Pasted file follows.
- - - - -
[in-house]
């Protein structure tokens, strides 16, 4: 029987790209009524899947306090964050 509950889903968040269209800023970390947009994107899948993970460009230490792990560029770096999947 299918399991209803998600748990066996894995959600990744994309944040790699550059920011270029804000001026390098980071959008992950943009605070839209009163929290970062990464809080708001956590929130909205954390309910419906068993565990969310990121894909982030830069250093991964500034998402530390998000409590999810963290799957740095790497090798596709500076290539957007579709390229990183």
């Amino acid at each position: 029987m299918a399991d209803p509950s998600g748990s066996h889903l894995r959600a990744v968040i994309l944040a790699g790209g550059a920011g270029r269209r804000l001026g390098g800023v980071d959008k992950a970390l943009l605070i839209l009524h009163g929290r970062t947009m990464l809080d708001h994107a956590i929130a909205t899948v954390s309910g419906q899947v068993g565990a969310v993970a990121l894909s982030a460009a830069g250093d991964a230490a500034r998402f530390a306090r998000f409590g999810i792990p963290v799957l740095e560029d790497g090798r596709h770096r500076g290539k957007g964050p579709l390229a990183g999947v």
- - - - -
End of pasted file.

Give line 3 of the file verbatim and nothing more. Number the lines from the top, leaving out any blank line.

């Amino acid at each position: 029987m299918a399991d209803p509950s998600g748990s066996h889903l894995r959600a990744v968040i994309l944040a790699g790209g550059a920011g270029r269209r804000l001026g390098g800023v980071d959008k992950a970390l943009l605070i839209l009524h009163g929290r970062t947009m990464l809080d708001h994107a956590i929130a909205t899948v954390s309910g419906q899947v068993g565990a969310v993970a990121l894909s982030a460009a830069g250093d991964a230490a500034r998402f530390a306090r998000f409590g999810i792990p963290v799957l740095e560029d790497g090798r596709h770096r500076g290539k957007g964050p579709l390229a990183g999947v």